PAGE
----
Intro: Laser Cut Hometown Map, a Great Sentimental Gift.
You can find a laser cut map of any
large city, but what about the small town your family has spent generations in? In my case, I live 2,500 miles from home, but for four generations, my father's family has lived in a small (pop. 3,200) town, Oakfield, NY.
When creating the laser cut map of your hometown, you'll have an opportunity to customize it for your family as well. On mine, I marked locations of homes my Dad has lived in, and other important places. An example would be, for three generations, his family worked at Gypsum mines in the area. Although the mines are now closed, he still works for that company. I highlight its location on the map, as well as the high school he and his children (that's me and my sister) attended.
Have fun learning more about your family and town and ending up with a very meaningful map that will make a GREAT gift.
Step 1: Find Your Town on Google Maps
Open an image editor to the size you'd like (example: Photoshop > new > size 7 x 5 ").
Visit Google Maps and find the town you'd like to create a laser cut version of. When zooming out to capture the entire area, it is likely that you won't see as much detail as you'd like. Some street, streams, etc. will disappear. To combat this, zoom in and take screenshots of smaller areas and piece them together in your image editor.
WARNING: as you are working with Google Maps, be sure not to accidentally zoom in and out as your moving from one part of town to another. Your map will become distorted and you won't be able to line it up properly in Photoshop (or whatever tool you're using).
Step 2: Complete the Puzzel
Here you can see the finished product, which will now be moved into Adobe illustrator. Of course, if you have a similar tool, (CorelDRAW for example) you can use that.
Step 3: Specific Tracing Instructions
Each of the following traces should
be within their own layer.
Trace streams with the paint tool at .25 stroke
Trace roads with the line tool at 1pt stroke
Trace railroad tracks with the line took at .25 stroke and use the line tool to add dashes at .25 stroke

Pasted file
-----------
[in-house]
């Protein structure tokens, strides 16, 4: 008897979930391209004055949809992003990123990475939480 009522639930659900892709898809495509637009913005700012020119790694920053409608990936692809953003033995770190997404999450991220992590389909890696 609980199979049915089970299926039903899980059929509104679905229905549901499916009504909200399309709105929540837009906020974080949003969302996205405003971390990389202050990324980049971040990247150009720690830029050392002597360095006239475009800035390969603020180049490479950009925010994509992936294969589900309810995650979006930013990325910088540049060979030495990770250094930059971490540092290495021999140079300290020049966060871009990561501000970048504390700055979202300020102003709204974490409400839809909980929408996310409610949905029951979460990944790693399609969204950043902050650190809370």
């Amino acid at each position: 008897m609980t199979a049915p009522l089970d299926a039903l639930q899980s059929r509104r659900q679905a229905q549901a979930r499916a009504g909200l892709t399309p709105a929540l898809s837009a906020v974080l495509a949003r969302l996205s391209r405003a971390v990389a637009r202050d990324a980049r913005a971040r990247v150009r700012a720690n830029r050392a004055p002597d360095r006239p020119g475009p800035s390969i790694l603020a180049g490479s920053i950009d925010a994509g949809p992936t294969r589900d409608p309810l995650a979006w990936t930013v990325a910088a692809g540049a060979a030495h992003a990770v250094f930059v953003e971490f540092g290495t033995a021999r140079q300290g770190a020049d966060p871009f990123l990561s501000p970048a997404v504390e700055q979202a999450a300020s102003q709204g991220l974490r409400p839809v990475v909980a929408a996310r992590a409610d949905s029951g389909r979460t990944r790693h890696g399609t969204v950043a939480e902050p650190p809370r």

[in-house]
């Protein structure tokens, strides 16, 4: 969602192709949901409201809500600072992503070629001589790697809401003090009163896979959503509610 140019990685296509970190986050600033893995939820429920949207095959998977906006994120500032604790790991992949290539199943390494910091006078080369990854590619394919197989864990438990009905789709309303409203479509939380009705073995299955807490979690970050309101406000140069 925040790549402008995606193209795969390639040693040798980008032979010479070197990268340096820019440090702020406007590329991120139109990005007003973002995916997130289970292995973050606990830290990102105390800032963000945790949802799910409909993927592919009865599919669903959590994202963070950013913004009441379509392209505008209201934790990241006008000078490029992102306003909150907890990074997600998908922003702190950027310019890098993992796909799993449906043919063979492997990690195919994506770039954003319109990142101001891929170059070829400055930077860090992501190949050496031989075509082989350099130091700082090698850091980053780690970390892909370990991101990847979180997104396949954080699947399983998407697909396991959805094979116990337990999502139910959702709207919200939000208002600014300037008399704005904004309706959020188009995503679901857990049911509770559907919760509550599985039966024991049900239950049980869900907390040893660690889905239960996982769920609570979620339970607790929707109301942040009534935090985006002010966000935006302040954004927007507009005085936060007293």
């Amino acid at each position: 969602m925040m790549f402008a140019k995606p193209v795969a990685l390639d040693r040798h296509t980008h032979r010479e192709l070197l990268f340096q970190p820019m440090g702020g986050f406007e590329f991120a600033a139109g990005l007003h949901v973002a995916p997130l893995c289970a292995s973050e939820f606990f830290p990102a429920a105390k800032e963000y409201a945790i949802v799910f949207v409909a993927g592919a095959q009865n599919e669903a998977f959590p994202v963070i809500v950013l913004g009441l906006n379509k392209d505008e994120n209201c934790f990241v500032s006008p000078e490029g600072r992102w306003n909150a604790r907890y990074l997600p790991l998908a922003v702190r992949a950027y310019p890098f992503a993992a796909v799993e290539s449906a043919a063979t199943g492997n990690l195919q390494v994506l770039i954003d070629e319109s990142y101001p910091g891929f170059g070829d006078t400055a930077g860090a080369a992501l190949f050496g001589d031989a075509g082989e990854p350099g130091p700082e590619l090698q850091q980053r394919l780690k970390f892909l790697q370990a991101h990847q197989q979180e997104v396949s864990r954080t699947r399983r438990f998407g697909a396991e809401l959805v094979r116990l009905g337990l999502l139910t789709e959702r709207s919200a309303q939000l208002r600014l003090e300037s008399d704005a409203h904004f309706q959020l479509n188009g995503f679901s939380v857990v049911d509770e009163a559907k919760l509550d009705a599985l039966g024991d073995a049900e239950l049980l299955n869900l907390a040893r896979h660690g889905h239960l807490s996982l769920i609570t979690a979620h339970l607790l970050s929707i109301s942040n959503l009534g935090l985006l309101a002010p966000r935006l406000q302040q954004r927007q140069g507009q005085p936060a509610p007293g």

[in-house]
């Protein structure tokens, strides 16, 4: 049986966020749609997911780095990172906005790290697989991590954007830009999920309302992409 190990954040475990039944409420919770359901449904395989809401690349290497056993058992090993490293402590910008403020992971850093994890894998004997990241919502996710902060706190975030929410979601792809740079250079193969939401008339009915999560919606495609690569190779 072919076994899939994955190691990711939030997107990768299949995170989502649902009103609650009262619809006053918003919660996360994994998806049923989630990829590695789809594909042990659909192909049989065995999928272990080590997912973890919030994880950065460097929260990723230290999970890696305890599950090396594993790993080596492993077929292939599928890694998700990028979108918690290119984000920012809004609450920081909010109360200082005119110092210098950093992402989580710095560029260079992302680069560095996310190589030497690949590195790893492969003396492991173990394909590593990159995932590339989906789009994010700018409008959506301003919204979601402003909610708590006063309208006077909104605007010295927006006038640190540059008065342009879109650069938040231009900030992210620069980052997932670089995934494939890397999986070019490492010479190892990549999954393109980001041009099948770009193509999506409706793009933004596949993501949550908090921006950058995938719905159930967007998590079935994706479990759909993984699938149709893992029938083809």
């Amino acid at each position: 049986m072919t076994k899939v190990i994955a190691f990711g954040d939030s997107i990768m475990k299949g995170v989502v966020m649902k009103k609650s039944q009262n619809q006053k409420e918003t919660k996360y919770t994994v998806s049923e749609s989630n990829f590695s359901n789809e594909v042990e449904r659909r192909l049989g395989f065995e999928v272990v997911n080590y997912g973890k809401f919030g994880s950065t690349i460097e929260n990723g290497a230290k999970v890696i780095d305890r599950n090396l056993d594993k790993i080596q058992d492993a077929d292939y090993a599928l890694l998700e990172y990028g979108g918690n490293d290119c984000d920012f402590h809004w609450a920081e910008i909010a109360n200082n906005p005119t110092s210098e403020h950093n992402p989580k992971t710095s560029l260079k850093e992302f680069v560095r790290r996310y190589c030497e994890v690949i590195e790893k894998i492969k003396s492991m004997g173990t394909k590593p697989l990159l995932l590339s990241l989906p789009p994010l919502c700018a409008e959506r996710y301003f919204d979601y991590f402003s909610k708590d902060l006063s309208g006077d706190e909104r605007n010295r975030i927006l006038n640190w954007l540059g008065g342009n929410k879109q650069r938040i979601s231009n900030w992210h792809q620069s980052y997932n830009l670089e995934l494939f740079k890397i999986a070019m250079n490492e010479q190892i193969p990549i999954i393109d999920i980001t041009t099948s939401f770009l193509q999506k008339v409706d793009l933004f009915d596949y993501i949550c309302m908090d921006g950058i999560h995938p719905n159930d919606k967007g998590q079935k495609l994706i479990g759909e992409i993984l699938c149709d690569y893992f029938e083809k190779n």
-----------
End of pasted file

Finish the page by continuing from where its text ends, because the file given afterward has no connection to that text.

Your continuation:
Trace ponds, lakes and rivers with the paint too at .001 stroke, you'll want the laser cutter to leave these as holes
Road names, choose the font and font size you'd like, but be sure they are large enough to read clearly when printed. I used all caps with a sans-serif font, I believe size 9. Do yourself a favor and leave tiny roads unlabeled. To fit certain street names, leave out "St." "Rd." etc.
In Adobe Illustrator, in "symbols" there are useful map symbols. These can be used to mark personal areas of interest. I used the triangle with a circle around it to mark places my father had lived. I used the circle with a star in it to mark the location of the business his family has worked at for generations.
Trace parks that are marked on Google Maps with the box tool (if they are rectangular) or the paintbrush tool (then fill in the area with a light grey).
Trace the "downtown" area using the box tool, and make this a darker grey that the parks.
If there are other large areas, for example, school grounds, use the box tool to mark those as well. Make the area a lighter grey than the parks.
Need to cut out the edges of the map? Use the line tool at .001 stroke.
Add anything else you want!
Now it's time to laser cut this bad boy. You may want to use scrap wood first. I found on my first try, my font was too small and there were some lines that cut instead of just leaving impressions. I was able to go back into my .ai file and make adjustments.
Make sure the Google Map layer that you traced is NOT visible while laser cutting. Or - of course, it will etch that into the wood too. :O
Then, it is time for your final cut! To really finish off the project, cut a second piece of wood (no map on it) to fit directly behind your map. Glue the two pieces together.
I haven't done it yet, but I will also cut small pieces of the same wood to frame the map.